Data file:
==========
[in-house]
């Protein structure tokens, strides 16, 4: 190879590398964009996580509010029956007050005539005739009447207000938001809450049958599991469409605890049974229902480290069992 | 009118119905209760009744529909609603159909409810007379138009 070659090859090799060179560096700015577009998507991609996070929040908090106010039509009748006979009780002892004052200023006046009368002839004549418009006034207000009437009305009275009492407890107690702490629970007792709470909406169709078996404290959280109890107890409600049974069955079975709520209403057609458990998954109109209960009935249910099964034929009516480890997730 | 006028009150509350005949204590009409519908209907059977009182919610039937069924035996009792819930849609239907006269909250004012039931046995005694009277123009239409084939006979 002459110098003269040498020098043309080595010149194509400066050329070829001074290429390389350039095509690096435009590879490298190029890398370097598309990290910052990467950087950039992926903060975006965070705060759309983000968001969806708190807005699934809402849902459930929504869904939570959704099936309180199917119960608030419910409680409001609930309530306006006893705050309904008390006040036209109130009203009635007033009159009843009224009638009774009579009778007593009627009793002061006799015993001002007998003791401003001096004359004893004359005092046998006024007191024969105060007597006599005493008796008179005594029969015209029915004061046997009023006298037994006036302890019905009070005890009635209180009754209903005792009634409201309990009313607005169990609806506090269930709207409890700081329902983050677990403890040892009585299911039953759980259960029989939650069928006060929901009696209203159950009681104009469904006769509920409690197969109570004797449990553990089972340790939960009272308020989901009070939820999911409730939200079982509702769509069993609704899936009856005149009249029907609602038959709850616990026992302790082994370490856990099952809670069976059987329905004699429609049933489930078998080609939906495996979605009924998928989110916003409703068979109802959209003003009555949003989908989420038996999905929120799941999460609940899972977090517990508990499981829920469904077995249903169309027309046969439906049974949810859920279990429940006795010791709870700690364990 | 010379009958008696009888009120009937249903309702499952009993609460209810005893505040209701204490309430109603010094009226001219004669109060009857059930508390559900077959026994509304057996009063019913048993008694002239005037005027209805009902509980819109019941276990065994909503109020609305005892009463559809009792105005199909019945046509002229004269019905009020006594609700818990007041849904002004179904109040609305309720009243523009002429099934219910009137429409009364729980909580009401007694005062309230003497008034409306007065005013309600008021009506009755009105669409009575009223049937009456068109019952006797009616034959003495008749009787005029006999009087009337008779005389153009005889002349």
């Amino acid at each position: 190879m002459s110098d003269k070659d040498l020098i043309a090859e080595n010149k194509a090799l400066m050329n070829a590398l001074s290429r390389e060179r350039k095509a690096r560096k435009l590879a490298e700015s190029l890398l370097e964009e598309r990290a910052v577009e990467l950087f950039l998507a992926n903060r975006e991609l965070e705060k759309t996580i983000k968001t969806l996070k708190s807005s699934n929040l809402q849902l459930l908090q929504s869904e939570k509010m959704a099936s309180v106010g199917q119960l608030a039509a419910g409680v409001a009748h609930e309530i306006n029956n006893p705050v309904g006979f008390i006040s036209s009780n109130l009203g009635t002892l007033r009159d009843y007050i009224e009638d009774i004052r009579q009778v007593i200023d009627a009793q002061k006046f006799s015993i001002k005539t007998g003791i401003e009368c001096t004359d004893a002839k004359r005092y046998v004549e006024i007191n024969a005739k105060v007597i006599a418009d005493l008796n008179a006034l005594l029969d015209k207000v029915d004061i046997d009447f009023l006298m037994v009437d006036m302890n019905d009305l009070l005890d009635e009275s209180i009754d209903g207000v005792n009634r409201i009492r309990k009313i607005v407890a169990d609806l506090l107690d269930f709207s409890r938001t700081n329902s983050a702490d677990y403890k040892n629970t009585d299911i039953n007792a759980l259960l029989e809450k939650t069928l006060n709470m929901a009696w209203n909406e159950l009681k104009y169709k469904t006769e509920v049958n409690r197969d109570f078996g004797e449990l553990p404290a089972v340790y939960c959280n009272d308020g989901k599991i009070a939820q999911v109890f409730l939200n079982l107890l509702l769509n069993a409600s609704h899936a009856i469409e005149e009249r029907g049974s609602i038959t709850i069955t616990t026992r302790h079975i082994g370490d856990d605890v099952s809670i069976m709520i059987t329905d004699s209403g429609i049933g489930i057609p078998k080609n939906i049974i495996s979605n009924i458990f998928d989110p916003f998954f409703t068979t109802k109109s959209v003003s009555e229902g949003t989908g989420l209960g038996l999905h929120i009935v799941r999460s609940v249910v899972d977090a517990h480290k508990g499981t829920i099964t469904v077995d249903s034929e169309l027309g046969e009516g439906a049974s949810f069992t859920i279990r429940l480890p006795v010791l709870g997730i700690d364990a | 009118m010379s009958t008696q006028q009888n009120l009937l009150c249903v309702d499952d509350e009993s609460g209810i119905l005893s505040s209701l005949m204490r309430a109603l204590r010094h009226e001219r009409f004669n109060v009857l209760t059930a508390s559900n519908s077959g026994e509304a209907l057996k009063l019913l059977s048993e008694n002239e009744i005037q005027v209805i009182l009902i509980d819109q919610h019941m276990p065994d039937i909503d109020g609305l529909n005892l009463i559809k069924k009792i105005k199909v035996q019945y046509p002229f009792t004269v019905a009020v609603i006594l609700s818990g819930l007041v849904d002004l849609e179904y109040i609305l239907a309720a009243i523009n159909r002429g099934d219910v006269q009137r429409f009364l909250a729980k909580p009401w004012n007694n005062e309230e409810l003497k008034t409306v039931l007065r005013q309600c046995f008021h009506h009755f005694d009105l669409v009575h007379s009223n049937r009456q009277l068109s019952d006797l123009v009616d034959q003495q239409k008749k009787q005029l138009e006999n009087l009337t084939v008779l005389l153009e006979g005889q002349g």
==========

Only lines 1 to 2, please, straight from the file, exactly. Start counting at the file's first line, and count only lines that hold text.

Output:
[in-house]
């Protein structure tokens, strides 16, 4: 190879590398964009996580509010029956007050005539005739009447207000938001809450049958599991469409605890049974229902480290069992 | 009118119905209760009744529909609603159909409810007379138009 070659090859090799060179560096700015577009998507991609996070929040908090106010039509009748006979009780002892004052200023006046009368002839004549418009006034207000009437009305009275009492407890107690702490629970007792709470909406169709078996404290959280109890107890409600049974069955079975709520209403057609458990998954109109209960009935249910099964034929009516480890997730 | 006028009150509350005949204590009409519908209907059977009182919610039937069924035996009792819930849609239907006269909250004012039931046995005694009277123009239409084939006979 002459110098003269040498020098043309080595010149194509400066050329070829001074290429390389350039095509690096435009590879490298190029890398370097598309990290910052990467950087950039992926903060975006965070705060759309983000968001969806708190807005699934809402849902459930929504869904939570959704099936309180199917119960608030419910409680409001609930309530306006006893705050309904008390006040036209109130009203009635007033009159009843009224009638009774009579009778007593009627009793002061006799015993001002007998003791401003001096004359004893004359005092046998006024007191024969105060007597006599005493008796008179005594029969015209029915004061046997009023006298037994006036302890019905009070005890009635209180009754209903005792009634409201309990009313607005169990609806506090269930709207409890700081329902983050677990403890040892009585299911039953759980259960029989939650069928006060929901009696209203159950009681104009469904006769509920409690197969109570004797449990553990089972340790939960009272308020989901009070939820999911409730939200079982509702769509069993609704899936009856005149009249029907609602038959709850616990026992302790082994370490856990099952809670069976059987329905004699429609049933489930078998080609939906495996979605009924998928989110916003409703068979109802959209003003009555949003989908989420038996999905929120799941999460609940899972977090517990508990499981829920469904077995249903169309027309046969439906049974949810859920279990429940006795010791709870700690364990 | 010379009958008696009888009120009937249903309702499952009993609460209810005893505040209701204490309430109603010094009226001219004669109060009857059930508390559900077959026994509304057996009063019913048993008694002239005037005027209805009902509980819109019941276990065994909503109020609305005892009463559809009792105005199909019945046509002229004269019905009020006594609700818990007041849904002004179904109040609305309720009243523009002429099934219910009137429409009364729980909580009401007694005062309230003497008034409306007065005013309600008021009506009755009105669409009575009223049937009456068109019952006797009616034959003495008749009787005029006999009087009337008779005389153009005889002349």